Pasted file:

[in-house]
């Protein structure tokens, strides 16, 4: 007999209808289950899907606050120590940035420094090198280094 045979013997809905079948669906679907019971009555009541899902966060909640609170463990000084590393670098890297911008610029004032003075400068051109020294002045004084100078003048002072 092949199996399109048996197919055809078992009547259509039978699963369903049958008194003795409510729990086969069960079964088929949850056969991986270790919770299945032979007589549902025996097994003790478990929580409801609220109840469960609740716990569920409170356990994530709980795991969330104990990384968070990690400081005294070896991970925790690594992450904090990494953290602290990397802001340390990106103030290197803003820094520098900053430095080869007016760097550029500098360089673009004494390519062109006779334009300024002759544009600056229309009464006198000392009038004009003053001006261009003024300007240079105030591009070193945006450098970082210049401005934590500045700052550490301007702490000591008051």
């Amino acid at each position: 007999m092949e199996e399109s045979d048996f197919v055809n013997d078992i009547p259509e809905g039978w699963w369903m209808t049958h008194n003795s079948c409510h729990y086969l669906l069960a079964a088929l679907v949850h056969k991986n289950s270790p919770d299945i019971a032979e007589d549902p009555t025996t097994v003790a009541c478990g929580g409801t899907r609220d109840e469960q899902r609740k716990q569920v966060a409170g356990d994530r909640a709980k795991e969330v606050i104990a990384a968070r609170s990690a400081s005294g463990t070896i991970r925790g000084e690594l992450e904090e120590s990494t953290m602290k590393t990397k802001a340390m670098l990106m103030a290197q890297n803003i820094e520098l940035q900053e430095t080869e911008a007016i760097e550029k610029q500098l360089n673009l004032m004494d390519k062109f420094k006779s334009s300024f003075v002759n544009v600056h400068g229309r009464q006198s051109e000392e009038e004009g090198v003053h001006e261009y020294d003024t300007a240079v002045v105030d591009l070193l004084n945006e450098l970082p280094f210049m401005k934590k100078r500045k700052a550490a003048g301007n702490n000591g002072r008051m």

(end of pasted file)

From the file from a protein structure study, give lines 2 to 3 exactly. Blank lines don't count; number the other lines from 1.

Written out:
């Protein structure tokens, strides 16, 4: 007999209808289950899907606050120590940035420094090198280094 045979013997809905079948669906679907019971009555009541899902966060909640609170463990000084590393670098890297911008610029004032003075400068051109020294002045004084100078003048002072 092949199996399109048996197919055809078992009547259509039978699963369903049958008194003795409510729990086969069960079964088929949850056969991986270790919770299945032979007589549902025996097994003790478990929580409801609220109840469960609740716990569920409170356990994530709980795991969330104990990384968070990690400081005294070896991970925790690594992450904090990494953290602290990397802001340390990106103030290197803003820094520098900053430095080869007016760097550029500098360089673009004494390519062109006779334009300024002759544009600056229309009464006198000392009038004009003053001006261009003024300007240079105030591009070193945006450098970082210049401005934590500045700052550490301007702490000591008051």
């Amino acid at each position: 007999m092949e199996e399109s045979d048996f197919v055809n013997d078992i009547p259509e809905g039978w699963w369903m209808t049958h008194n003795s079948c409510h729990y086969l669906l069960a079964a088929l679907v949850h056969k991986n289950s270790p919770d299945i019971a032979e007589d549902p009555t025996t097994v003790a009541c478990g929580g409801t899907r609220d109840e469960q899902r609740k716990q569920v966060a409170g356990d994530r909640a709980k795991e969330v606050i104990a990384a968070r609170s990690a400081s005294g463990t070896i991970r925790g000084e690594l992450e904090e120590s990494t953290m602290k590393t990397k802001a340390m670098l990106m103030a290197q890297n803003i820094e520098l940035q900053e430095t080869e911008a007016i760097e550029k610029q500098l360089n673009l004032m004494d390519k062109f420094k006779s334009s300024f003075v002759n544009v600056h400068g229309r009464q006198s051109e000392e009038e004009g090198v003053h001006e261009y020294d003024t300007a240079v002045v105030d591009l070193l004084n945006e450098l970082p280094f210049m401005k934590k100078r500045k700052a550490a003048g301007n702490n000591g002072r008051m």